Hong Kong, Hong Kong University Press, 2015, 276 pp.
Review by Qian Gong
Reading Bai Ruoyun’s book Staging Corruption: Chinese Television and Politics is even more fascinating while watching the 55-episode anti-corruption television drama In the Name of the People (Renmin de mingyi 人民的名义). This top-rating serial, created to spotlight Xi Jinping’s crackdown on corruption, attracted millions of viewers. Many saw it as resurrecting a genre that had been in decline since 2004, when the government suddenly slapped a ban on the topic. The popularity of the serial serves as a footnote to how important the anti-corruption genre has been in public discourse, as well as its continuing relevance to Chinese society today. One can’t help but admire Bai’s foresight in writing a book that illuminates the evolution of the anti-corruption genre and how this issue is embedded in Chinese society. Overall, I found Bai’s account insightful, ingenious, and interesting.
Bai’s book adopts an interesting point of entry into television studies in China. Unlike other books in the field, which often look at the various sub-genres, Bai’s book has focused on one single genre, the anti-corruption television serials. This allows the author to thoroughly investigate the ebbs and flows of the TV drama serials in the complicated media ecology formed by media policy, censorship, financing, licensing, and content production in post-Mao China. However, Bai does not stop there. She takes on the sensitive topic of anti-corruption and examines the issue as “a site of ideological contestation” (p. 12). This enables her to probe broader social and political issues of great tension in post-socialist China, such as morality and governance. The book thus provides a rich and in-depth narrative about the transformation of contemporary Chinese society.
One of the main themes of the book is that the dominant feature of the post-Mao China media landscape is a “disjunctive media order.” Bai uses the idea to describe the complex media system resulting from the interplay of political and economic forces. In the subsequent analysis, the book convincingly shows the impact of the contingent configuration of political and commercial interests on the features and fortunes of the anti-corruption genre. This allows for a more nuanced exploration of various logics at play within the TV drama as a mediated space. It is a welcome addition to the literature, which debunks some binary thinking about Chinese media as being only the product of state versus market, and provides insightful observations on this point.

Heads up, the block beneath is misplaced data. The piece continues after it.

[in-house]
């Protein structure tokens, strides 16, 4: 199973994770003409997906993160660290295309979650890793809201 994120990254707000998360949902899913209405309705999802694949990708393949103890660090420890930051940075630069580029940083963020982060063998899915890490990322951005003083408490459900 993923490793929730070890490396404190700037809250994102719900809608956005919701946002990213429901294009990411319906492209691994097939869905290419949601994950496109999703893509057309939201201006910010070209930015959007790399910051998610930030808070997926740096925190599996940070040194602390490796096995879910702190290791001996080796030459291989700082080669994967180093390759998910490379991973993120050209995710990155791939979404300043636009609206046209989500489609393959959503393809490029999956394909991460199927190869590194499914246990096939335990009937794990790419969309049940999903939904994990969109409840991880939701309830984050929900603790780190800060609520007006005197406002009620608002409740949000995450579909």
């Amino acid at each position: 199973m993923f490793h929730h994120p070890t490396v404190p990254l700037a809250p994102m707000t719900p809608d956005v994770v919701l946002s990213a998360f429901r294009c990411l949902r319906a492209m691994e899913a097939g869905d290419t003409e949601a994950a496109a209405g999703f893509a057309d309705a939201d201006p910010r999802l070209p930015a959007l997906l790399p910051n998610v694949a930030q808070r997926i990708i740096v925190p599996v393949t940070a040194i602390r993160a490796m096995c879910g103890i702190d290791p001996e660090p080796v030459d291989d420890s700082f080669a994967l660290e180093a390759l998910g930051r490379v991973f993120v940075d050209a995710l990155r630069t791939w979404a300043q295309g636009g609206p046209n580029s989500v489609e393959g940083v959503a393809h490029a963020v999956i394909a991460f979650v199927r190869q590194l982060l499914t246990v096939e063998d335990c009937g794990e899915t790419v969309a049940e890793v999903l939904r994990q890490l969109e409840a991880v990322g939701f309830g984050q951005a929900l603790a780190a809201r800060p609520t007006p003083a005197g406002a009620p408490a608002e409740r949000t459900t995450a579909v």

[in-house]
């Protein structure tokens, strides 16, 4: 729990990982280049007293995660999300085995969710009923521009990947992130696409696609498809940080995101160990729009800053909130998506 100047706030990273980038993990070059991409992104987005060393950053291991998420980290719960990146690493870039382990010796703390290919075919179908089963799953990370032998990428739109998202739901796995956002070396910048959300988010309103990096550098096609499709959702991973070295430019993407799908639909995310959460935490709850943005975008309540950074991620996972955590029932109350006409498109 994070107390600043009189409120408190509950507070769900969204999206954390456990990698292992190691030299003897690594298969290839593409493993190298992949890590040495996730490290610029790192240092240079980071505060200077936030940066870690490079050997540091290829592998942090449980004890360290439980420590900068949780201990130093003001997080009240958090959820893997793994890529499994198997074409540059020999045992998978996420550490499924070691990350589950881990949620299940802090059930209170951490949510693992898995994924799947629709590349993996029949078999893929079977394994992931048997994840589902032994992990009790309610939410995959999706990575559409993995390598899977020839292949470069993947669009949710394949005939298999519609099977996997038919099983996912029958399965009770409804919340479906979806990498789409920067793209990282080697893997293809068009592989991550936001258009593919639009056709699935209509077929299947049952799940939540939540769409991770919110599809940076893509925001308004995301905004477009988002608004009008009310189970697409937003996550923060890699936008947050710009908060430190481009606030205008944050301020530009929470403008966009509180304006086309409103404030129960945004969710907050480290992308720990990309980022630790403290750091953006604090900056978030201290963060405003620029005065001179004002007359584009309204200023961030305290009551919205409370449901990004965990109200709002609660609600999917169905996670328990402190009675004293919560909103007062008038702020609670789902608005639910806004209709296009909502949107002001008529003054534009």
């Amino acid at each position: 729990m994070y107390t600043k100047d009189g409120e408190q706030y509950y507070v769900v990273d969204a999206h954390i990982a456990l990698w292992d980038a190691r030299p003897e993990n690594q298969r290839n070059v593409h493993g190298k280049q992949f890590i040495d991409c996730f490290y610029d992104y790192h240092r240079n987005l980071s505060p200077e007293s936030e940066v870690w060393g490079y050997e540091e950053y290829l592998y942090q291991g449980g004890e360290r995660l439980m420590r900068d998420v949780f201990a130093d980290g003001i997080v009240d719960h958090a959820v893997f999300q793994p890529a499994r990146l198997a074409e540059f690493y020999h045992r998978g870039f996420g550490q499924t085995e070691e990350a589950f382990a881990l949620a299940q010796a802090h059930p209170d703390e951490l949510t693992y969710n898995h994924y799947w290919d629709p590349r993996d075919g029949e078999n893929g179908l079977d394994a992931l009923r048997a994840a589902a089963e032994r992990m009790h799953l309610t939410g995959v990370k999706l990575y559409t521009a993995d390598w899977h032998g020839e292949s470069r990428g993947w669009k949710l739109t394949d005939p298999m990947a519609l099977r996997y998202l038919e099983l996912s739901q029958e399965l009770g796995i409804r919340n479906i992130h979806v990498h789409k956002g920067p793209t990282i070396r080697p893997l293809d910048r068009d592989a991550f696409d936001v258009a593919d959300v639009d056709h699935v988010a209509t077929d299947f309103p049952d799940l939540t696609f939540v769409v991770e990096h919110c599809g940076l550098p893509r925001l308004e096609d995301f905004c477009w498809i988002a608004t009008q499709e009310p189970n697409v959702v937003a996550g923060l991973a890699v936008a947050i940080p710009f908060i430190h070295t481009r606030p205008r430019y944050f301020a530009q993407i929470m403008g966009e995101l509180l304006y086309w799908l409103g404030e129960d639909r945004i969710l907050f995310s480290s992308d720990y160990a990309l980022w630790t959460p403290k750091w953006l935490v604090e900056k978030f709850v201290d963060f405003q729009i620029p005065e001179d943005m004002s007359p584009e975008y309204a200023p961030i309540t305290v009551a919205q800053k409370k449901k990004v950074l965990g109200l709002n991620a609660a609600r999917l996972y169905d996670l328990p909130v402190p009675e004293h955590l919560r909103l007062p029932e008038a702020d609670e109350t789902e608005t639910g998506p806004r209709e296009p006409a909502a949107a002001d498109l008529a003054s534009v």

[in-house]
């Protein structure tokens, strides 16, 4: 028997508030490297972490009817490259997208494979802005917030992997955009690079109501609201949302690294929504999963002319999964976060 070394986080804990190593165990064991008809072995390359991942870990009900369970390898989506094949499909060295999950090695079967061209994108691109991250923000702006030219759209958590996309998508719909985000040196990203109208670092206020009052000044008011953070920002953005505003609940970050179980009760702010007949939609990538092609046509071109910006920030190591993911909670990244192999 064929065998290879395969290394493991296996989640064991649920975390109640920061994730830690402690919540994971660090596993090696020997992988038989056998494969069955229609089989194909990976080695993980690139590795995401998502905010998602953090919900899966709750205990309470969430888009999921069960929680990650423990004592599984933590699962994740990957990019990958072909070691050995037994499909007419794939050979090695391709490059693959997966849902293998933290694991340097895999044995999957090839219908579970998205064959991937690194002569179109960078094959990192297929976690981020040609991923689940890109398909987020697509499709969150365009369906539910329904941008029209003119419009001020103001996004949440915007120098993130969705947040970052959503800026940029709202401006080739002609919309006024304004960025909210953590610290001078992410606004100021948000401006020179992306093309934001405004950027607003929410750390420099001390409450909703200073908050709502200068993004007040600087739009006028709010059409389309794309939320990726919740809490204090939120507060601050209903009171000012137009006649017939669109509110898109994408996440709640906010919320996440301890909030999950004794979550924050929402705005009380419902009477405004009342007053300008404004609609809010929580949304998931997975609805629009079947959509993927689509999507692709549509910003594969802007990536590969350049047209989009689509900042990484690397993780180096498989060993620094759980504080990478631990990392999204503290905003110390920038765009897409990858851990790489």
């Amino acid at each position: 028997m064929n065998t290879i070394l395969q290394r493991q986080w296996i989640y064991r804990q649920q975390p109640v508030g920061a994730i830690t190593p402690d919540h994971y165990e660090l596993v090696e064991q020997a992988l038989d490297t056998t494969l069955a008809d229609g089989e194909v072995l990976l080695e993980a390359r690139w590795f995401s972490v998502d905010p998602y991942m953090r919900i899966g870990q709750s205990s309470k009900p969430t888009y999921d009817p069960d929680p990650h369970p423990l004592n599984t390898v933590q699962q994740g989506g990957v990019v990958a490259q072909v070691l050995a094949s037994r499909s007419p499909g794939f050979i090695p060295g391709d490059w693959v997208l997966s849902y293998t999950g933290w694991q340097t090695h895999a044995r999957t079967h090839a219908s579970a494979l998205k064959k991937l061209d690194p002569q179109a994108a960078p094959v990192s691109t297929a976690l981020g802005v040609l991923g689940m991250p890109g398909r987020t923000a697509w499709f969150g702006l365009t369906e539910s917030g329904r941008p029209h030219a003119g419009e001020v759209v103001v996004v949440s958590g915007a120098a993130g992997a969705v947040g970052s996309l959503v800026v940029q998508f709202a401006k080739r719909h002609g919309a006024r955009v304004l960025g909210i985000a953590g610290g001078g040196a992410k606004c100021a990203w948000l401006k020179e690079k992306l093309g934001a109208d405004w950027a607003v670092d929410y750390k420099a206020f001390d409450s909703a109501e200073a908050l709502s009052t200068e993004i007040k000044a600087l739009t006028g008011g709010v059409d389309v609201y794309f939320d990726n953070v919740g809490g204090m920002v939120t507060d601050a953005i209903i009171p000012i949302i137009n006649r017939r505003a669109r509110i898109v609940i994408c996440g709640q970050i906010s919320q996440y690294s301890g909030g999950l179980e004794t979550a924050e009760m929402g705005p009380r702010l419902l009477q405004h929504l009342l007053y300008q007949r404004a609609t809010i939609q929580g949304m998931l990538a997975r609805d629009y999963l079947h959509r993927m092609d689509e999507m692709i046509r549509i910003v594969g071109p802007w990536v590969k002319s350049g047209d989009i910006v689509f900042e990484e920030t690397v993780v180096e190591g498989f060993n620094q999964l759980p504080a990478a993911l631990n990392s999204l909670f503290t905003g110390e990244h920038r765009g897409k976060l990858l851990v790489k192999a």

Bai’s ability to tease out the complex forces at play in the Chinese media industry is clear in Chapter Two, a case study on Heaven Above (Cangtian zaishang 苍天在上) (1995), the first anti-corruption TV drama serial. China Central Television (CCTV) commissioned a series on the hot topic of anti-corruption partly because of the Party’s agenda on fighting corruption, but mostly out of a motivation to compete with the more commercialised provincial television stations. Subject to more stringent censorship, it was perhaps counterintuitive for CCTV to propose a politically risky project such as Heaven Above. However, Bai points out that CCTV is buffered from immediate commercial repercussions if a production ends up losing money. Its political capital can provide certain protection for its professionals in case the production also incurs official criticism. The tensions between the market and state cannot be resolved easily, but Bai observes that intellectuals, as cultural brokers, serve as mediators between the two forces. Sometimes the intellectuals are so skilful that they are actually able to produce “politically acceptable, market-sensitive, and even artistically gratifying” products.